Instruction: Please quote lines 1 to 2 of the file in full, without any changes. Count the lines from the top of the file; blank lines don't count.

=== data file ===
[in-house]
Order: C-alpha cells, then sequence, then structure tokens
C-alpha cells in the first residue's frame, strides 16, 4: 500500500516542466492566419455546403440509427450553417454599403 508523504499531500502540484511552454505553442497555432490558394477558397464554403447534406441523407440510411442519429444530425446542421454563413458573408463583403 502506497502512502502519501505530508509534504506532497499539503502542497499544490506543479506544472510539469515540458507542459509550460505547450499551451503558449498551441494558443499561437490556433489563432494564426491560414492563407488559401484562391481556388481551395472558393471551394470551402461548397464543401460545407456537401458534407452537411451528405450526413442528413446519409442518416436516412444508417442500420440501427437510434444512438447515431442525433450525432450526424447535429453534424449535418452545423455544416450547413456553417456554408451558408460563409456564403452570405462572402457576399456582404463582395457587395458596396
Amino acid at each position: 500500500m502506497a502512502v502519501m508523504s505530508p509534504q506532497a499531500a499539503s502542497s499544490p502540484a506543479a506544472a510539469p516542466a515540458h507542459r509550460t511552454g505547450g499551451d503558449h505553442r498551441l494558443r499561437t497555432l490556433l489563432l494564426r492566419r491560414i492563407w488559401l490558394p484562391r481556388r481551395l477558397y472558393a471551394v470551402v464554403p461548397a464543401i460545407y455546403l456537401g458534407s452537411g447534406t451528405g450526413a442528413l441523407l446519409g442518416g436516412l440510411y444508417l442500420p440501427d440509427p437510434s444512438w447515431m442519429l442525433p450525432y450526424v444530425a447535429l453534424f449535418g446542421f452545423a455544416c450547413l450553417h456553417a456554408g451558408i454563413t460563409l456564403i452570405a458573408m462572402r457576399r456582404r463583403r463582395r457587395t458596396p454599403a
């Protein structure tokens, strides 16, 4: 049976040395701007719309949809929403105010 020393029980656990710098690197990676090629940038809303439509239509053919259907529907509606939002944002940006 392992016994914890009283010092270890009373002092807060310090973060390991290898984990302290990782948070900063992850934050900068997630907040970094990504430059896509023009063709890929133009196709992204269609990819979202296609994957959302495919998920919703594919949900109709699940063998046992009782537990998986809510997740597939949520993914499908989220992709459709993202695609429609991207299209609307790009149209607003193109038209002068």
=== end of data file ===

[in-house]
Order: C-alpha cells, then sequence, then structure tokens